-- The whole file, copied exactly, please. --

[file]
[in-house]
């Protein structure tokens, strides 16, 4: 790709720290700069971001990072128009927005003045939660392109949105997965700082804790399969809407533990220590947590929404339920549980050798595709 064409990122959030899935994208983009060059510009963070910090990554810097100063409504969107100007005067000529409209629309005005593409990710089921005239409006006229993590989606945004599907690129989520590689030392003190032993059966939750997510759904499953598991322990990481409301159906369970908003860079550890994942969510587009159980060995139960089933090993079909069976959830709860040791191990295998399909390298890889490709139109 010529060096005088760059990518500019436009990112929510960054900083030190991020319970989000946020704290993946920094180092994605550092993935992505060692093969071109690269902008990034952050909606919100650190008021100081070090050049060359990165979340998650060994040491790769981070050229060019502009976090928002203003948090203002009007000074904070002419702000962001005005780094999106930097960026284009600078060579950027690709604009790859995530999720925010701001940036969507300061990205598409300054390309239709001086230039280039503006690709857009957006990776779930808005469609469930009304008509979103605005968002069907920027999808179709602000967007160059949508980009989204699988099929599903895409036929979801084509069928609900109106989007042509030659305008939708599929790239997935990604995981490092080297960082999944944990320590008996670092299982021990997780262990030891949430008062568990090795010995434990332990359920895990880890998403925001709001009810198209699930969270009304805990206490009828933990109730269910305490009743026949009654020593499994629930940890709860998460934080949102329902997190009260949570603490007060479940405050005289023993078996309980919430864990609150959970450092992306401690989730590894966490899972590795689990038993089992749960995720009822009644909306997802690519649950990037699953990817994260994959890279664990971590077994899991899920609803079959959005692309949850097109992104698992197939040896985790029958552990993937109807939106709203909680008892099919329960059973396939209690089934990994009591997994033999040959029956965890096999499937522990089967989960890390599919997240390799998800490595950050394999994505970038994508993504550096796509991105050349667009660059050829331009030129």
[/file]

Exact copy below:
[in-house]
């Protein structure tokens, strides 16, 4: 790709720290700069971001990072128009927005003045939660392109949105997965700082804790399969809407533990220590947590929404339920549980050798595709 064409990122959030899935994208983009060059510009963070910090990554810097100063409504969107100007005067000529409209629309005005593409990710089921005239409006006229993590989606945004599907690129989520590689030392003190032993059966939750997510759904499953598991322990990481409301159906369970908003860079550890994942969510587009159980060995139960089933090993079909069976959830709860040791191990295998399909390298890889490709139109 010529060096005088760059990518500019436009990112929510960054900083030190991020319970989000946020704290993946920094180092994605550092993935992505060692093969071109690269902008990034952050909606919100650190008021100081070090050049060359990165979340998650060994040491790769981070050229060019502009976090928002203003948090203002009007000074904070002419702000962001005005780094999106930097960026284009600078060579950027690709604009790859995530999720925010701001940036969507300061990205598409300054390309239709001086230039280039503006690709857009957006990776779930808005469609469930009304008509979103605005968002069907920027999808179709602000967007160059949508980009989204699988099929599903895409036929979801084509069928609900109106989007042509030659305008939708599929790239997935990604995981490092080297960082999944944990320590008996670092299982021990997780262990030891949430008062568990090795010995434990332990359920895990880890998403925001709001009810198209699930969270009304805990206490009828933990109730269910305490009743026949009654020593499994629930940890709860998460934080949102329902997190009260949570603490007060479940405050005289023993078996309980919430864990609150959970450092992306401690989730590894966490899972590795689990038993089992749960995720009822009644909306997802690519649950990037699953990817994260994959890279664990971590077994899991899920609803079959959005692309949850097109992104698992197939040896985790029958552990993937109807939106709203909680008892099919329960059973396939209690089934990994009591997994033999040959029956965890096999499937522990089967989960890390599919997240390799998800490595950050394999994505970038994508993504550096796509991105050349667009660059050829331009030129």